The creative process in photography is the way in which a photographer creates a body of work through experimenting with new ideas to then develop on others. This process involves the photographer choosing appropriate techniques in how the photograph is captured, as well as the locations and subjects of the photographs and their approach towards them. Which is then carries on to how these images are post produced and developed into physical copies, whether they are or not. This is process is present whenever photographer pursues a project with an idea in mind and is vital in making an idea come to life through the work presented in the final images.
I will be looking closely at the work of two different photographers and I will dissect their creative process in how they approach their work, and how this is presented in their photographic projects. From this, I will be able to draw the similarities, as well as their differences and conclude how close these photographers are in their creative processes.
Born in a village near Paris on December 29, 1946. Peress would not start his career in Photography until 1970 after he’d studied Political Science and Philosophy. Peress went on to be a documentary photographer, where his early projects were centred around the immigration in Europe and the suffering that is inflicted on those surrounded by conflict. Areas of conflict that Peress has photographed include Palestine, Iraq, Afghanistan, Iran and Rwanda. His focus on areas of conflict may originate from his mother being a Christian from the Middle East and his father being of Jewish decent, making the immigration that his parents have personal experienced a likely influence on his work.
One of Peress’s earliest projects that he has continued to work on ever since is his photographs of the Troubles in Northern Ireland, titled “Hate Thy Brother” which was an event between 1968 and 1998 where there was an ethic nationalist conflict that result in the death of thousands of civilians. Peress captures all his images in black and white, which is common amongst documentary photography, this is an effective style choice that means the photographer doesn’t have to worry about too much about colours within the photo. This makes Peress’s photographs powerful as the absence of colour removes any distractions that the background may hold in it, therefore giving greater focus to the subject of the photograph and making the photograph stronger. This absence of colour also seems to add an emotional aspect to photographs, which could be another reasoning of Peress’s choice of this style as the suffering is intensified.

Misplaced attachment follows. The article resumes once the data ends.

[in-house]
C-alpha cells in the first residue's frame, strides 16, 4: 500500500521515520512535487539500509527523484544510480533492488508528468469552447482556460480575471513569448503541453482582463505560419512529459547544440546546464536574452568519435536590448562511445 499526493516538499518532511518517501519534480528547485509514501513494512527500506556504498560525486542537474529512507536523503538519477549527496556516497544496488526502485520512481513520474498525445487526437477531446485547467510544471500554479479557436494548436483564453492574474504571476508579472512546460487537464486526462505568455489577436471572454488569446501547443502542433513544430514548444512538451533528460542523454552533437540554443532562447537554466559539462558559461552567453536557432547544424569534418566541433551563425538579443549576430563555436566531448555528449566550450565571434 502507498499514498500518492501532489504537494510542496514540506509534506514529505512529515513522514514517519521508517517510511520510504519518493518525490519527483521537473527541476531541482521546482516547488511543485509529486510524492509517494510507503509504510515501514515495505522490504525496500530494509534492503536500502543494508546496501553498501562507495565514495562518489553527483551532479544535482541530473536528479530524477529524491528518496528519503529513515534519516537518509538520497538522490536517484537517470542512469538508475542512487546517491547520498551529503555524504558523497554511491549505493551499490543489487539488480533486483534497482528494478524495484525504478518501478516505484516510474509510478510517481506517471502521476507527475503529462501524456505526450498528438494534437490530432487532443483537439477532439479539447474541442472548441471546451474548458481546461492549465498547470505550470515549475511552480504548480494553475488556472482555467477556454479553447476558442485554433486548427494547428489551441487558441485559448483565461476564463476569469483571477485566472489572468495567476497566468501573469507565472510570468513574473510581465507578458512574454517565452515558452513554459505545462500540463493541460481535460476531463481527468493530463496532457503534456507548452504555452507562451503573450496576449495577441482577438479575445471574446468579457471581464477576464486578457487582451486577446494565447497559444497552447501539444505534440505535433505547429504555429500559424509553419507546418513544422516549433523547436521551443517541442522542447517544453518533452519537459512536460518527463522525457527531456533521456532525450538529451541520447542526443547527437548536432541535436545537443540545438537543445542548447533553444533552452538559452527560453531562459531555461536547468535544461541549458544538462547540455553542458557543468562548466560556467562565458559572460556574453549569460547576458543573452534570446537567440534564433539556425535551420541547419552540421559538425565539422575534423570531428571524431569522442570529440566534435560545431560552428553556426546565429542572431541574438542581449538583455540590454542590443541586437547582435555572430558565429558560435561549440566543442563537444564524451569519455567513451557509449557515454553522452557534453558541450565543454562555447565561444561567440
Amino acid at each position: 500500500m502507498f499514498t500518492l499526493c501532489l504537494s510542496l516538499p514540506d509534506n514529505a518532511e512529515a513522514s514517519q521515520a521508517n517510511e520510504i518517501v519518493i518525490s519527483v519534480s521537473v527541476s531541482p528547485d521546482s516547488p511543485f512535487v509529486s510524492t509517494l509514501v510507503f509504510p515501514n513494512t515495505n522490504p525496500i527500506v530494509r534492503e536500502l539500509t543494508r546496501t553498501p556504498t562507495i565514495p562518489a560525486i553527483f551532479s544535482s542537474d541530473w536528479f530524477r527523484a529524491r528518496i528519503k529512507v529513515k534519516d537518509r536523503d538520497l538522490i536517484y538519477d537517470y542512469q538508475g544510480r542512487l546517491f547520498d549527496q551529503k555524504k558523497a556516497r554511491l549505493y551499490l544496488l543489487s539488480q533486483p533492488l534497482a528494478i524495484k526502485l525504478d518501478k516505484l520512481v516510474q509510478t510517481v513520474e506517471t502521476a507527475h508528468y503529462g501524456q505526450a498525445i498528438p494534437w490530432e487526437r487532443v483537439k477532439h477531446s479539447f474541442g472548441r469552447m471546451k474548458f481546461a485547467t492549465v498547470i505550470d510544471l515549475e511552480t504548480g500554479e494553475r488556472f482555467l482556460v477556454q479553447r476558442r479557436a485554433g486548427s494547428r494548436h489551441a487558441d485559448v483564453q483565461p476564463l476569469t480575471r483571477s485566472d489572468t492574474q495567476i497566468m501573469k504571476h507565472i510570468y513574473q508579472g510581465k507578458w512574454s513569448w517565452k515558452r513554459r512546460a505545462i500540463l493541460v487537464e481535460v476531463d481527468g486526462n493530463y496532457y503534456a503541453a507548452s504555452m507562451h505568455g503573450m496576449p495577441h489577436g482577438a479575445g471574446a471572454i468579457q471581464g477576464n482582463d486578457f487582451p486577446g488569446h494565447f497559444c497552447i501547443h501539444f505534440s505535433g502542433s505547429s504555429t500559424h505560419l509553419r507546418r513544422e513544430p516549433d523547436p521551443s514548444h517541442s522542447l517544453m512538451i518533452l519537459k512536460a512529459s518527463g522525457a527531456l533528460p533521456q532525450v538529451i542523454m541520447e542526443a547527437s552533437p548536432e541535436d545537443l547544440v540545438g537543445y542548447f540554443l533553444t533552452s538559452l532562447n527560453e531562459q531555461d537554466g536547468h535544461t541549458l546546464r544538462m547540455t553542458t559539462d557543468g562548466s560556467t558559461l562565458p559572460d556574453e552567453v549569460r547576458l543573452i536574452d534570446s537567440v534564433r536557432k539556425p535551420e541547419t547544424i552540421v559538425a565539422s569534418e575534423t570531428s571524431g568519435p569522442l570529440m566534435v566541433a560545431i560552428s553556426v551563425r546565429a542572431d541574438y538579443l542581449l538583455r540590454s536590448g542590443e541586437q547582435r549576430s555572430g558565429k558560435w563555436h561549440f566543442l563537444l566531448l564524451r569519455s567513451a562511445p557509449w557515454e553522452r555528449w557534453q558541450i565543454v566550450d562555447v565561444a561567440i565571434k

Although Peress’s has been known to photograph in colour on specific occasions, most notably the photographs he took during his “Hate Thy Brother” project in Northern Ireland, where he captured images of the children that live in Northern Ireland during the Troubles. In these images, Peress presents us a contrast to the violent and negative nature of the rest of the photographs he captured of the Troubles, as he shows us children playing in the street and posing for the camera. Peress uses this as a way of mocking the issues that at the time existed in their country by making adults problems amongst each other seems childish and pointless as they result to violence as a solution to the issues. The colour used in the contrast to black and white, emphasises this point by giving the photograph warmth and causing it to be more light-hearted in comparison to the seriousness that black and white creates. Therefore, adding to the humour and overall message of the photograph.
Peress has acknowledged that he does take care in capturing a great photograph, but he has stated that this is not the sole purpose in why he captures these images. He rather uses it to connect “to reality” and “gathering evidence for history”. This suggests that Peress’s intentions when pursuing a project or a shot specifically, he does not pursue it with the purpose to capture something aesthetically pleasing. It’s instead captured to reveal the moment of an event the way it really happened without the manipulation that words can have on the reality of an event. This most likely was due to his distrust for media, which caused him to want to experience these areas of conflict, so he could document them his self and present his own truth of these situations that is an alternative to what is shown through the media.
A theme in Peress’s work that has gave his photographs the ability to capture so much attention is his focus on the morbid and suffering that is a result of conflict. Peress photographs often capture horrific amounts of pain and death of civilians that is inflicted by their government, leaders or opposing groups. A prime example of this can be found in his project, “The Silence: Rwanda” which captured the effects of the Rwandan genocide where the members of the Hutu’s massacred those of the Tutsi’s. Peress’s captured images of dead victims piled in mass graves and on the streets, some unrecognisable due to the decay, civilians with scars machete scars across their face and some of machetes themselves that have been left in the streets.
In contrast to this, he would also capture image of the child on swings and playing together, which Peress uses to represent the innocence that lives amongst the horror of war and genocide and to show the humanity that is at risk under the hands of evil men. Peress stated that he captured these photographs to raise the question of “If man is fundamentally good or bad” as he captures the injustice of man and the result of conflict that the western world and other outer civilisations chose to do nothing about. So, this opens to a discussion of our own morality and if we can redeem ourselves for the fatal mistake we made in letting such an injustice occur.